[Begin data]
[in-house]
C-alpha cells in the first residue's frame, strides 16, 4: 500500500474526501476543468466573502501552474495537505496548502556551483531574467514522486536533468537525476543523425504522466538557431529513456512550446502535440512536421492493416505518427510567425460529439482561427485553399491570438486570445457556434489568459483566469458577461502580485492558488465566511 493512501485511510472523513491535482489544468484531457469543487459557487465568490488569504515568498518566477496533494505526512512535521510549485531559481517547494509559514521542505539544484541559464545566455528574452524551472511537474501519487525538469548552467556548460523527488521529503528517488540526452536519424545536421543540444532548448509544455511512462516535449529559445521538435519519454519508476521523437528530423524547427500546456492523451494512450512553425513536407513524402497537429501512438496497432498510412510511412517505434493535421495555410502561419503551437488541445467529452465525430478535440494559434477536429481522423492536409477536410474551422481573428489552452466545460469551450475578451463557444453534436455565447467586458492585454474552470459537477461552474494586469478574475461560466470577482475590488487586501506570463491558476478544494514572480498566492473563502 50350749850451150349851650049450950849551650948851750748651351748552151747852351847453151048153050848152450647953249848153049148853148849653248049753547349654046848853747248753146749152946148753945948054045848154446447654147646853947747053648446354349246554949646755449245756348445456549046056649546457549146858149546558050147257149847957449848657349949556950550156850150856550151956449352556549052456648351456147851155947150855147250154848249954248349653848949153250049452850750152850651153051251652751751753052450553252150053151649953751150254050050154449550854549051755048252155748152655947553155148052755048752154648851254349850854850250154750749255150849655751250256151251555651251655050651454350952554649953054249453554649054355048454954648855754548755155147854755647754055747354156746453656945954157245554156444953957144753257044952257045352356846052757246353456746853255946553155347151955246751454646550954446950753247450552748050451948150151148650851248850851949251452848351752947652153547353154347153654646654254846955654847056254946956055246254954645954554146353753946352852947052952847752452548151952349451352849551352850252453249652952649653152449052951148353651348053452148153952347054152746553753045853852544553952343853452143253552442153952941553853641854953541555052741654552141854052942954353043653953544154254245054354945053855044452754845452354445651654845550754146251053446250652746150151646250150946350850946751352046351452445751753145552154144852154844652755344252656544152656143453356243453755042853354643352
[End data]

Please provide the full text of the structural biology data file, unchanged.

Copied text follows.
[in-house]
C-alpha cells in the first residue's frame, strides 16, 4: 500500500474526501476543468466573502501552474495537505496548502556551483531574467514522486536533468537525476543523425504522466538557431529513456512550446502535440512536421492493416505518427510567425460529439482561427485553399491570438486570445457556434489568459483566469458577461502580485492558488465566511 493512501485511510472523513491535482489544468484531457469543487459557487465568490488569504515568498518566477496533494505526512512535521510549485531559481517547494509559514521542505539544484541559464545566455528574452524551472511537474501519487525538469548552467556548460523527488521529503528517488540526452536519424545536421543540444532548448509544455511512462516535449529559445521538435519519454519508476521523437528530423524547427500546456492523451494512450512553425513536407513524402497537429501512438496497432498510412510511412517505434493535421495555410502561419503551437488541445467529452465525430478535440494559434477536429481522423492536409477536410474551422481573428489552452466545460469551450475578451463557444453534436455565447467586458492585454474552470459537477461552474494586469478574475461560466470577482475590488487586501506570463491558476478544494514572480498566492473563502 50350749850451150349851650049450950849551650948851750748651351748552151747852351847453151048153050848152450647953249848153049148853148849653248049753547349654046848853747248753146749152946148753945948054045848154446447654147646853947747053648446354349246554949646755449245756348445456549046056649546457549146858149546558050147257149847957449848657349949556950550156850150856550151956449352556549052456648351456147851155947150855147250154848249954248349653848949153250049452850750152850651153051251652751751753052450553252150053151649953751150254050050154449550854549051755048252155748152655947553155148052755048752154648851254349850854850250154750749255150849655751250256151251555651251655050651454350952554649953054249453554649054355048454954648855754548755155147854755647754055747354156746453656945954157245554156444953957144753257044952257045352356846052757246353456746853255946553155347151955246751454646550954446950753247450552748050451948150151148650851248850851949251452848351752947652153547353154347153654646654254846955654847056254946956055246254954645954554146353753946352852947052952847752452548151952349451352849551352850252453249652952649653152449052951148353651348053452148153952347054152746553753045853852544553952343853452143253552442153952941553853641854953541555052741654552141854052942954353043653953544154254245054354945053855044452754845452354445651654845550754146251053446250652746150151646250150946350850946751352046351452445751753145552154144852154844652755344252656544152656143453356243453755042853354643352